Mr. Denham [holding answer 25 November 2002]: Tables showing the numbers of officers appointed on probation (which is the closest equivalent to recruits entering training have been placed in the Library). Data on officers confirmed on appointment (i.e. having completed their probation) has been collected only since 2001. That data is given for 200102 but it does not, of course, relate directly to the numbers appointed in that year.
Mr. Hunter: To ask the Secretary of State for the Home Department if he will take measures to make the extended post-release supervision mandatory for ten years for sexual and violent offenders. 
Hilary Benn: The Government are committed to the protection of the public. This is reflected in provisions within the Criminal Justice Bill to introduce new sentences for sexual and violent offenders who have been assessed as dangerous. These sentences will replace existing provisions for dealing with sexual and violent offenders, including the extended supervision provision in section 85 of the Powers of Criminal Courts (Sentencing) Act 2000.
Under the new sentences an offender who commits a specified sexual or violent offence carrying a maximum sentence of between two and 10 years must be sentenced to the new extended sentence. Release during the second half of this sentence will be upon recommendation of the Parole Board and the Court will be required to add periods of extended supervision of up to nine years to the sentence.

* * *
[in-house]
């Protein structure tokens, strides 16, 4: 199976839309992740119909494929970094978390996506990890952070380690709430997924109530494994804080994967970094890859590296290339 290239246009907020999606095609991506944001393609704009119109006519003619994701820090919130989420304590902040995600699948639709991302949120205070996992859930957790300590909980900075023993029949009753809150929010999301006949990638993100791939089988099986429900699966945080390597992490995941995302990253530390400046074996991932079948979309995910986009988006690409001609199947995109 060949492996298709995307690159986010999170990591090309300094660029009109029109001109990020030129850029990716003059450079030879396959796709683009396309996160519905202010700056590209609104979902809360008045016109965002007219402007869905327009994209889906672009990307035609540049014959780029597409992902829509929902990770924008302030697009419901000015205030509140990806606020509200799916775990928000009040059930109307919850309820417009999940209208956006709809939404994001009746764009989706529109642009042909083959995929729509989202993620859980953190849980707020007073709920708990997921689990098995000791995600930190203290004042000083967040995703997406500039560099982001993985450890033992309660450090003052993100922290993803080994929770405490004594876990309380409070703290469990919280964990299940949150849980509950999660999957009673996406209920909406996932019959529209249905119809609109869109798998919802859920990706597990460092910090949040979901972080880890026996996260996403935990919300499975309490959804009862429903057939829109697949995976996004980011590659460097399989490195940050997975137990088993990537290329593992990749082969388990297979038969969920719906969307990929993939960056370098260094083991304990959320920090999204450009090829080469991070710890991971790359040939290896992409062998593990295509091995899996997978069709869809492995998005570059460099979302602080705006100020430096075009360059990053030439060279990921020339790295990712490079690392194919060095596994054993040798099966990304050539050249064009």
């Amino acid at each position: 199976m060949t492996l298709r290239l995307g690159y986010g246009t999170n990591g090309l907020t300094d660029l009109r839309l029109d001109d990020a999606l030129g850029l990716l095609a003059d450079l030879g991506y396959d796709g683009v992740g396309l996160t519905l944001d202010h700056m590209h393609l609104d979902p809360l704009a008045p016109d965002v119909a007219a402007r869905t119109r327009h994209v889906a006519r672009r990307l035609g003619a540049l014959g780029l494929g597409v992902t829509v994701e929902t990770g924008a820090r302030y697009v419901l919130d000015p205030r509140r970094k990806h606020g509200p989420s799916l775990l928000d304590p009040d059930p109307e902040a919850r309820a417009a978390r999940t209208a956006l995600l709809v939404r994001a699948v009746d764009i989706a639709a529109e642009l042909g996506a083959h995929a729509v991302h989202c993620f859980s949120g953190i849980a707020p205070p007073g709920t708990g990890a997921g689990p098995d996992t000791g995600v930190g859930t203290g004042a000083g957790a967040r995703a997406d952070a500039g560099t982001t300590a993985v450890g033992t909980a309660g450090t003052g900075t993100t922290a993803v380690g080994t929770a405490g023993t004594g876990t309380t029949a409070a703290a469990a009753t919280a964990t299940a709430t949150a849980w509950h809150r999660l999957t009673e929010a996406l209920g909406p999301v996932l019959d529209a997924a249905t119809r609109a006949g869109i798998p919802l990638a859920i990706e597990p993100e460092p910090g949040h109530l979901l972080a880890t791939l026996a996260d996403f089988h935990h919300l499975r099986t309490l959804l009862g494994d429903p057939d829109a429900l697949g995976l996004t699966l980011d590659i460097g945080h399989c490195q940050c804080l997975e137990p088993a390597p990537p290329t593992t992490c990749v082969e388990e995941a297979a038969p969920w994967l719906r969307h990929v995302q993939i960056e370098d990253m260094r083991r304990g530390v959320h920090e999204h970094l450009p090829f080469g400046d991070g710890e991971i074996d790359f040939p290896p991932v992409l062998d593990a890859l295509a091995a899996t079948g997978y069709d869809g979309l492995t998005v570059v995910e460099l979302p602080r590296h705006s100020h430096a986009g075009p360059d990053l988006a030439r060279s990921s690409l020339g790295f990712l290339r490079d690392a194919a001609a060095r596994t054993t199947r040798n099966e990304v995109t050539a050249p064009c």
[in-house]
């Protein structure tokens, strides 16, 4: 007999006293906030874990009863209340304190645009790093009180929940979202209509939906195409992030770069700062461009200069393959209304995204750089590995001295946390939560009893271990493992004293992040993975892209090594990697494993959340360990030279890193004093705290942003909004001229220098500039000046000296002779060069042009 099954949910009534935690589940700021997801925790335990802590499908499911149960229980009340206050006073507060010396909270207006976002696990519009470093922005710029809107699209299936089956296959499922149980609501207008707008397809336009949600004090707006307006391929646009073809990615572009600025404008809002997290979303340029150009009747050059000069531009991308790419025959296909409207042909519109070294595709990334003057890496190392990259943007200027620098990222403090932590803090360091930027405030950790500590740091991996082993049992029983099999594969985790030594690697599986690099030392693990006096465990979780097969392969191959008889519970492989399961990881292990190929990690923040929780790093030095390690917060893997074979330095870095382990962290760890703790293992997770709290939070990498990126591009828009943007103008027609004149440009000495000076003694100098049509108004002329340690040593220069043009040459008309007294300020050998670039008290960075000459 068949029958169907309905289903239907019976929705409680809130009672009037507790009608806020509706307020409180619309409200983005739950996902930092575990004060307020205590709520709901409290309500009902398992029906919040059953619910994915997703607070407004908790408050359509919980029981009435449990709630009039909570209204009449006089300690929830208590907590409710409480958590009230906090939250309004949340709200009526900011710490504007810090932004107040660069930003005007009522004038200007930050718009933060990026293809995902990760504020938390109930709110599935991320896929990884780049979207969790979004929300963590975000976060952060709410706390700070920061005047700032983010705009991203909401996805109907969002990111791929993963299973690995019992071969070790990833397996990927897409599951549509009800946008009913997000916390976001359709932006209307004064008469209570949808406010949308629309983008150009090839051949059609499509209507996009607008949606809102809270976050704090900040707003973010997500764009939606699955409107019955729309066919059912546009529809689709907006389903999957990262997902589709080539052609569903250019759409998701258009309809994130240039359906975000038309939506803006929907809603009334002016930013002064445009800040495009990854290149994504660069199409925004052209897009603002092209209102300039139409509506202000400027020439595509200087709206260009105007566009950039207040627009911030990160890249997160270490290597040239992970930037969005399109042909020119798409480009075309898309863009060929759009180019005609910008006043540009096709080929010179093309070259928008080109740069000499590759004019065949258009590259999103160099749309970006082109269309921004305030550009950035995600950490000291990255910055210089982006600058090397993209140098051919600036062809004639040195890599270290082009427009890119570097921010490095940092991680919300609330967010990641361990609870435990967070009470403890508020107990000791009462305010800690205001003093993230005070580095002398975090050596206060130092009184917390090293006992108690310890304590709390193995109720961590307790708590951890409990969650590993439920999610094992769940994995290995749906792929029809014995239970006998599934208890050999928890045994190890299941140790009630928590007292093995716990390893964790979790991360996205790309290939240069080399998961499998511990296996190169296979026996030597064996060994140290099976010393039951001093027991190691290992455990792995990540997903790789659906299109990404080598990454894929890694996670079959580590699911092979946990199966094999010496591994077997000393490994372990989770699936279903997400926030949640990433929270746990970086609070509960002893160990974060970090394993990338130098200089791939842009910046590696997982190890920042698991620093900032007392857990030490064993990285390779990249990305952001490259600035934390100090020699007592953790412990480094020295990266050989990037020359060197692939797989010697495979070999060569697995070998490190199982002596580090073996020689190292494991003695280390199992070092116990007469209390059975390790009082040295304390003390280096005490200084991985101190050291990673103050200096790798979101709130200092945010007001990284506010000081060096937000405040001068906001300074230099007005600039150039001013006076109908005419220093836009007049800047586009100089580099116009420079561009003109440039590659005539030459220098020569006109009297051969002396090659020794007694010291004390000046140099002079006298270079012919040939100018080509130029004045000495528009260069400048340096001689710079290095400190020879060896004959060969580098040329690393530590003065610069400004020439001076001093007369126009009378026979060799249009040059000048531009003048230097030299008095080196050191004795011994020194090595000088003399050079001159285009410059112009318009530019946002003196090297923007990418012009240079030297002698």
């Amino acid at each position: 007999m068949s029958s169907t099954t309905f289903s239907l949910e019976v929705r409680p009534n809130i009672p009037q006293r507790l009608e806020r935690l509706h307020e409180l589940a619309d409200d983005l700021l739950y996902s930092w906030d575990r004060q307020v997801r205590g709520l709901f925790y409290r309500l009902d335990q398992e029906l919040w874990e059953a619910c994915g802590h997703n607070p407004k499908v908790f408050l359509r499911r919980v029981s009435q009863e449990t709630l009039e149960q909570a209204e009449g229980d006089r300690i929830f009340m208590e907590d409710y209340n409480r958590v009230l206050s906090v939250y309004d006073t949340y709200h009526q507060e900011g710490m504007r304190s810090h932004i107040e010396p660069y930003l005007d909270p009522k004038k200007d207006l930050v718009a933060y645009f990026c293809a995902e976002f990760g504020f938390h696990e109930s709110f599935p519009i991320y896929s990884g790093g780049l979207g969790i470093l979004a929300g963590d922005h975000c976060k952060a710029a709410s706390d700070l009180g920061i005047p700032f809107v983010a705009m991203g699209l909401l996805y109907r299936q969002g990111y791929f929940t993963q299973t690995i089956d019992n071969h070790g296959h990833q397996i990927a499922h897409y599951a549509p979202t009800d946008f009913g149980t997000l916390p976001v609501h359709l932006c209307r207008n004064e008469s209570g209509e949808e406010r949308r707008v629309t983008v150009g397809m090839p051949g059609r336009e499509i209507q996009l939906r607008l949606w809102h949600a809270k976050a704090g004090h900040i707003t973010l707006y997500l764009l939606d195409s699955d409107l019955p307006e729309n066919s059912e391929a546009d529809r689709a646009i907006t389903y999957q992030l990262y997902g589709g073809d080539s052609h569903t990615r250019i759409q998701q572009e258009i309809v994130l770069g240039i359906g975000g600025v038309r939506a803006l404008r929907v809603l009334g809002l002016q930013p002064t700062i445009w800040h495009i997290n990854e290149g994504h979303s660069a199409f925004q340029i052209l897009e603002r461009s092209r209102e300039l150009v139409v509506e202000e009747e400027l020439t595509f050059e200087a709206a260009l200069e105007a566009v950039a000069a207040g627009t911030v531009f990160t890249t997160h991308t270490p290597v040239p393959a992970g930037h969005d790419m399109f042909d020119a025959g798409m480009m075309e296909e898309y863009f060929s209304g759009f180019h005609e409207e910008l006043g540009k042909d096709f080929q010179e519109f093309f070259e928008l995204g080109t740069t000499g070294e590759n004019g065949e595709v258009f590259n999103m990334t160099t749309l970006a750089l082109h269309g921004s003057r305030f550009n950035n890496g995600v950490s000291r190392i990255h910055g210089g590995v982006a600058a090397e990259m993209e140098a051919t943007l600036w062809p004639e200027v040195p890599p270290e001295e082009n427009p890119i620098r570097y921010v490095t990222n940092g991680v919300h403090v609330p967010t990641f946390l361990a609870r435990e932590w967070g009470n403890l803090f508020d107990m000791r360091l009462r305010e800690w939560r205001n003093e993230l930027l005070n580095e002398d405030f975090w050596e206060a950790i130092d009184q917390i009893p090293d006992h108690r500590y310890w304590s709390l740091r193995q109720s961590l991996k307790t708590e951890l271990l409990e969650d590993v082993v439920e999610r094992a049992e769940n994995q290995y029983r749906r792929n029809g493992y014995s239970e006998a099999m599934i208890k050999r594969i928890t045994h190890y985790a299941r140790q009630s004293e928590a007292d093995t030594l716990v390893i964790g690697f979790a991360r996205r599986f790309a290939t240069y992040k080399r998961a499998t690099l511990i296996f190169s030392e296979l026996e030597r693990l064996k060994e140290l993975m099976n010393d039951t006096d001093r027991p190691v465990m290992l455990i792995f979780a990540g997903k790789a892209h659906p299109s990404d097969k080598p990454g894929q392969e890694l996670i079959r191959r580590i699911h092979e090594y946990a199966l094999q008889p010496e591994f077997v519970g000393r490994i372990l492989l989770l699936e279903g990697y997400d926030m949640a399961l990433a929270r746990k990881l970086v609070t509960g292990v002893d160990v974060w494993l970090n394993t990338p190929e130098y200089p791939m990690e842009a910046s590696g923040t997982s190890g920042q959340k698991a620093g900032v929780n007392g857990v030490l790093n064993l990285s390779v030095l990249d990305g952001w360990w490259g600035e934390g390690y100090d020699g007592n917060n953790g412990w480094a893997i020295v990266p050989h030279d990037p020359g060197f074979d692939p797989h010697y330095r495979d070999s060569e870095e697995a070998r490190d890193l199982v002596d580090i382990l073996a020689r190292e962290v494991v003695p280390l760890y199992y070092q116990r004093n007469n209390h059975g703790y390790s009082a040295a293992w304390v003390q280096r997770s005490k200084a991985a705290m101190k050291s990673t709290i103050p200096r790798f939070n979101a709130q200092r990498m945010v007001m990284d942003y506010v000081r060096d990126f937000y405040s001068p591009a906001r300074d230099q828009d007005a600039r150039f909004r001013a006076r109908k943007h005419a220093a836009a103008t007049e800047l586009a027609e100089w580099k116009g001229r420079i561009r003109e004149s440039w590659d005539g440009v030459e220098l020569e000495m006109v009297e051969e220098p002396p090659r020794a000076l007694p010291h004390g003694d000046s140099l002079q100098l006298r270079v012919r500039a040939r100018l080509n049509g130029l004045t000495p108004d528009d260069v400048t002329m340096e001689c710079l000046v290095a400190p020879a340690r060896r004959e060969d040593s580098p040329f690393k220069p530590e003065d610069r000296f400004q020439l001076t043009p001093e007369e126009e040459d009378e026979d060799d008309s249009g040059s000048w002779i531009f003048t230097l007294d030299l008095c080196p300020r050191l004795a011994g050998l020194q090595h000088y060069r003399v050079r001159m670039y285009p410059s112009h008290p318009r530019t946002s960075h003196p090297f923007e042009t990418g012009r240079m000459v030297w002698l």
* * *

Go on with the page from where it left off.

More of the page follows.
Hilary Benn [holding answer 9 December 2002]: I am in touch with the Minister for Health and Social Services in the Welsh Assembly. Welsh Assembly and Home Office officials are considering the arrangements that would be needed to effect the transfer of responsibility for prison health services to the national health service (NHS) in Wales.
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Miss Widdecombe: To ask the Secretary of State for the Home Department what assessment he has made of the impact of the rise in the prison population on (a) the assault rate on (i) prisoners and (ii) staff, (b) offending behaviour courses, (c) staff-prisoner ratios, (d) family visits and (e) purposeful activity. 
The rate of positive adjudications of assault has reduced in recent months. This is due in part to prisoners spending more time in their cells but the current assault rate is also depressed pending the introduction of new adjudication arrangements brought in after the removal of added day punishments. Although the population increase has affected staff-prisoner ratios, the operational capacity of each establishment is set to minimise the risks to security, safety and control.